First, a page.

NILE) sells more jewelry online than any retailer -- about a third of Web jewelry sales.

"> Blue Nile: All Sparkle, No Substance?

Stocks & Bonds

Blue Nile: All Sparkle, No Substance?

This online jewelry retailer is rocking the jewelry industry with low costs, but some analysts say it's too rich to buy.

To say Blue Nile is its industry's leader is an understatement, given it's the lone online-only jewelry retailer that's profitable and debt-free. And Blue Nile (NILE) sells more jewelry online than any retailer -- about a third of Web jewelry sales.

The Seattle-based company is expected to earn 75 cents a share in the fiscal year that ended December 5, 2005. That's a 34% jump in earnings per share from the previous year. Plus, by beating earnings estimates in its second and third quarters last year, the company has seen its stock soar.

Sound strategy. Blue Nile's strategy is to steal market share from national brick-and-mortar jewelers by under-pricing them. The firm has two key pricing advantages: It cuts costs by buying diamonds only after customers pay for them. It also has contracts with diamond wholesalers that give it exclusive right to sell their stones online at volume-pricing discounts.

Blue Nile's biggest potential pursuer is also a potential suitor, namely, Amazon.com. The Web behemoth began selling loose diamonds in 2005, debuting a diamond-shopping Web site that's as easy to use as Blue Nile's. But Amazon's diamond jewelry business has two flaws: Amazon lacks Blue Nile's inventory and its phone-based customer service, featuring representatives trained to answer gemological questions.

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Might Amazon buy Blue Nile? Geography certainly isn't an issue. Blue Nile's corporate office is located on the ninth floor of a building otherwise owned and occupied by Amazon. Legg Mason senior analyst Scott Devitt, who covers both companies, says they'd be a good fit financially.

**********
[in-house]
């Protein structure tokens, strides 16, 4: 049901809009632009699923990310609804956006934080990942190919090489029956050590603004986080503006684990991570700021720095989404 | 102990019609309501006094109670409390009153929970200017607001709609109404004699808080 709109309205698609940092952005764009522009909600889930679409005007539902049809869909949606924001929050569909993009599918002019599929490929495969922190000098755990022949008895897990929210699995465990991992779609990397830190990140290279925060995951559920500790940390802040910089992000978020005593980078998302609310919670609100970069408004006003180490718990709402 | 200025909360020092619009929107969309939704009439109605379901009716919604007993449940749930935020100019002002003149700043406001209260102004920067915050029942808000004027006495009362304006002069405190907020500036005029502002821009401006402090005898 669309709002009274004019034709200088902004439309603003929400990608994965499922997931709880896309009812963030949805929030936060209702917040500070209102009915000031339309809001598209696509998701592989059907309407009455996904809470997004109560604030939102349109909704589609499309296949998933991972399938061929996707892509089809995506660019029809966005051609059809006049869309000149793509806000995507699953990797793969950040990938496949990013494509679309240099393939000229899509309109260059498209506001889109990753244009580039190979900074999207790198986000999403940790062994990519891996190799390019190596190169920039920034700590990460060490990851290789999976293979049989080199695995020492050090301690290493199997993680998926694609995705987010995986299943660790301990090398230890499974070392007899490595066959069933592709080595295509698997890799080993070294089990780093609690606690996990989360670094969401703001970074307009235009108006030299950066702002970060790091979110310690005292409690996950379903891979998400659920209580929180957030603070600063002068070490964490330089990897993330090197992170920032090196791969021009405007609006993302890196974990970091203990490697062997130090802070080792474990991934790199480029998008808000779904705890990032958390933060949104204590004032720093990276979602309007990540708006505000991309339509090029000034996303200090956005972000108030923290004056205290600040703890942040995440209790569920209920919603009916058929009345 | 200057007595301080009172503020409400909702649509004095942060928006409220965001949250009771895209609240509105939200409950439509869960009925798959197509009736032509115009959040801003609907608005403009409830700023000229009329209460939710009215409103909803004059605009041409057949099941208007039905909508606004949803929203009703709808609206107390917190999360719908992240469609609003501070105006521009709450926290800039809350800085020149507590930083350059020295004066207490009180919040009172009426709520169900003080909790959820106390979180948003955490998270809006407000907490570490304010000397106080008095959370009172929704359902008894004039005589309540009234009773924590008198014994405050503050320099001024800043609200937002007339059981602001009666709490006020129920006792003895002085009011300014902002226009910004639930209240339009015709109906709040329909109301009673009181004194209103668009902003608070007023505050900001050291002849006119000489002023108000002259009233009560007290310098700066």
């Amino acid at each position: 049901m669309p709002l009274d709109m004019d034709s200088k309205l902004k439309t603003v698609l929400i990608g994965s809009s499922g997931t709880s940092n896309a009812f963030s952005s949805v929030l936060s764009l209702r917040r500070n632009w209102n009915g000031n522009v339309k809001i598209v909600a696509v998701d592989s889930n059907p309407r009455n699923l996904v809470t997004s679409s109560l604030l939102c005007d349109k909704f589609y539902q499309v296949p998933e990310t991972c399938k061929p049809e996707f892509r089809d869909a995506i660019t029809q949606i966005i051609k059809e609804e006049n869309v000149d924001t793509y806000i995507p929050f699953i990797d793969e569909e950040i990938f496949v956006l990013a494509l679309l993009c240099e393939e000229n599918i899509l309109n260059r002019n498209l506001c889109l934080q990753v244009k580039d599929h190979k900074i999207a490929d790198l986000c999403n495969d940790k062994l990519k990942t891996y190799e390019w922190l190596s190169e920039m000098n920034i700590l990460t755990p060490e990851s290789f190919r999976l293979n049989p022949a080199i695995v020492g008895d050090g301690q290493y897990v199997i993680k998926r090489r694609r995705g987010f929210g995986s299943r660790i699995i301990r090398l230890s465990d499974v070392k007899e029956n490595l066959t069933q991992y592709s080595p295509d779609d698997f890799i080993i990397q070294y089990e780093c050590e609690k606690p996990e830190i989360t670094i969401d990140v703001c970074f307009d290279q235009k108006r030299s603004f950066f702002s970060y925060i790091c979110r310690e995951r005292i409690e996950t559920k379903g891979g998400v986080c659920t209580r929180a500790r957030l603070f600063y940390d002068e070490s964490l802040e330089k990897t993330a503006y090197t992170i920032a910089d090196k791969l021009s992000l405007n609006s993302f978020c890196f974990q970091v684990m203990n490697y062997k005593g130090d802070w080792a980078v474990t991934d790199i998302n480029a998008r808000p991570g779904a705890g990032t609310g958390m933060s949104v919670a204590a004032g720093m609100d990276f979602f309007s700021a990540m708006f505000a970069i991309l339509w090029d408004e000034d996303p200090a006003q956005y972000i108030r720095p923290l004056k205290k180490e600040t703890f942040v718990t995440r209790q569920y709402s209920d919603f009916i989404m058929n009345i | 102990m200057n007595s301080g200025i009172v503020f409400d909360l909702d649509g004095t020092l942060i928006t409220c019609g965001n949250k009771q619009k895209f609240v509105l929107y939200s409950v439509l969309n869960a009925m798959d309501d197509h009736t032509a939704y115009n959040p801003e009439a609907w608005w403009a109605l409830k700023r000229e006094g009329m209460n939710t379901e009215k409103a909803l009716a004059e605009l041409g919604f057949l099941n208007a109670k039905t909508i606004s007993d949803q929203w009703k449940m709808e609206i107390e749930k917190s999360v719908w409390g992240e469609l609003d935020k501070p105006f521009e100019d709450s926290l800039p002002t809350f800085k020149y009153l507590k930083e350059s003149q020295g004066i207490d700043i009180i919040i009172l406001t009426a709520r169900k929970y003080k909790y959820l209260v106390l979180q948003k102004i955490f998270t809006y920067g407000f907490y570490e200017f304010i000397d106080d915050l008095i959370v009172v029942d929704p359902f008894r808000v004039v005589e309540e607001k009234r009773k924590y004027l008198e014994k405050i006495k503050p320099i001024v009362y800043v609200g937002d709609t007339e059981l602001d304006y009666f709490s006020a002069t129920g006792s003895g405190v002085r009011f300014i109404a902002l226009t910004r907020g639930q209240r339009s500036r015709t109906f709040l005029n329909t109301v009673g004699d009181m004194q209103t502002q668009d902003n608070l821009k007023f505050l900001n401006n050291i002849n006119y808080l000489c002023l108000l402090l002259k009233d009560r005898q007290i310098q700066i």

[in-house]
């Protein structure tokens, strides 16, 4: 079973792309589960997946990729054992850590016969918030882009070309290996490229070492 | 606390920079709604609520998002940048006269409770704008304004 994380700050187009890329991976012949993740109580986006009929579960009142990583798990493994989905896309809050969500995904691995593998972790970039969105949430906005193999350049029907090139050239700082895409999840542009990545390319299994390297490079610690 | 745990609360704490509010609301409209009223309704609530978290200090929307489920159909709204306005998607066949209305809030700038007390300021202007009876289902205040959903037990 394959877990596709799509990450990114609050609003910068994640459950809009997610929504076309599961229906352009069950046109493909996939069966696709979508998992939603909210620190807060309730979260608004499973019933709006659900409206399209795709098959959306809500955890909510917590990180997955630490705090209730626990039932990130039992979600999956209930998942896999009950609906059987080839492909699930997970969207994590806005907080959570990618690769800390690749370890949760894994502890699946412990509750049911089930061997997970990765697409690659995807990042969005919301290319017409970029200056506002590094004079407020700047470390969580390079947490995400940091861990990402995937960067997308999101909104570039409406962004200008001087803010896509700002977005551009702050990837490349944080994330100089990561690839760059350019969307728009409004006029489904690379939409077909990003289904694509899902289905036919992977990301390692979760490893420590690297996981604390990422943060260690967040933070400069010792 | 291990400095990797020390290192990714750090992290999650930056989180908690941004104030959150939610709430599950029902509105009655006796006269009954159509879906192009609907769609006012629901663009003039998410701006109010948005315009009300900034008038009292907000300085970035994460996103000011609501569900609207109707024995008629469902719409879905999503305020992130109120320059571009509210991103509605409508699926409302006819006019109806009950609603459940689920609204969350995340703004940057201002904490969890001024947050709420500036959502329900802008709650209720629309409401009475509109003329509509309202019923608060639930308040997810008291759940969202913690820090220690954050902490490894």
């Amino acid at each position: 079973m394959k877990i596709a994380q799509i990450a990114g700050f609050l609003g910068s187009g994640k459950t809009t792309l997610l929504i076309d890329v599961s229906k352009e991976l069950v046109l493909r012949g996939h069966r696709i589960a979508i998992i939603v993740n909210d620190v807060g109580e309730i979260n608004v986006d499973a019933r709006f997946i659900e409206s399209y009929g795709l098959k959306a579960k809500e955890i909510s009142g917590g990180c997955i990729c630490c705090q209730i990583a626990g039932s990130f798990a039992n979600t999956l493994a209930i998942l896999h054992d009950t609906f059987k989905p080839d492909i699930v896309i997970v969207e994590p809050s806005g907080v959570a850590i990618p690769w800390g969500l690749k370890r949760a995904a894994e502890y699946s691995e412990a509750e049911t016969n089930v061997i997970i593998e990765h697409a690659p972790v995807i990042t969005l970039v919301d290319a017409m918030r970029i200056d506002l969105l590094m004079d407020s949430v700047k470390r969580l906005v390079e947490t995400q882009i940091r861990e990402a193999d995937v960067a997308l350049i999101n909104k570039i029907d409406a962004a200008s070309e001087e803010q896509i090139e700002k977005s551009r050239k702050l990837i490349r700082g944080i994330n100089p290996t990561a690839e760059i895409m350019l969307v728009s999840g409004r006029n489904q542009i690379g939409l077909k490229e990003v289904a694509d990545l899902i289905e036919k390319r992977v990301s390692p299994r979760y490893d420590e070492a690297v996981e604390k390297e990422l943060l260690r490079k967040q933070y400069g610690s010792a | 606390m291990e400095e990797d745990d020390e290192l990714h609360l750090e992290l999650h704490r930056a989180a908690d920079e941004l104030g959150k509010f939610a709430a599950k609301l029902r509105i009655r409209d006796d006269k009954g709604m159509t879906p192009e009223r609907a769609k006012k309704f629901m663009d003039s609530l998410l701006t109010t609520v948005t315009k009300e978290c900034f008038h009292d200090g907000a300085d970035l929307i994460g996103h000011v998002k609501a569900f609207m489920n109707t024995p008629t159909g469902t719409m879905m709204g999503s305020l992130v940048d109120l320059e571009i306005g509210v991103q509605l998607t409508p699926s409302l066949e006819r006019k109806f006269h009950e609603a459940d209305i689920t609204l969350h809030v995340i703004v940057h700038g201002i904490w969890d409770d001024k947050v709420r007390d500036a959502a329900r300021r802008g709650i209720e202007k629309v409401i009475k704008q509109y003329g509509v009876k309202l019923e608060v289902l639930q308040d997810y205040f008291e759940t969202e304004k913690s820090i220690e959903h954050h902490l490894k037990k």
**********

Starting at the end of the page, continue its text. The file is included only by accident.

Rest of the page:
Amazon.com could try to steal Blue Nile's contracts. But Blue Nile CEO Mark Vadon says he isn't worried. Vadon notes that none of Blue Nile's wholesalers has failed to renew a contract, and Blue Nile has accommodated the wholesalers in a variety of details, which rival retailers would have trouble duplicating.

Blue Nile has impressed us on a tour of its facilities. The company has a culture of innovation and cost-cutting that is noticeable from the electronic monitors on the walls of its call center (which measure the average time it takes a customer to reach a sales representative) to clever refinements in how the company has had itself listed in online search engines. These strategies contrast with the Old World ways of traditional jewelers, giving Blue Nile an advantage when stealing market share.

Blue Nile's good business plan, competitive position and strong earnings have pushed the stock up to around $41 a share. That translates into a price-to-earnings ratio 42 times the 99 cents per share that analysts see the company earning in its fiscal 2006 year, according to Thomson First Call.

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Analysts are tepid. That's a pricey valuation, and analysts generally don't see future earnings increases keeping pace. Sales of high-priced jewelry online is a new phenomenon, and the pace of such online sales growth is difficult to predict.

The best investment in Blue Nile at the moment is buying its jewelry, not its stock. But should the stock price dip, or if you have a spot in your portfolio begging for a small growth company with some risk, Blue Nile is a good prospect.

-- Sean O'Neill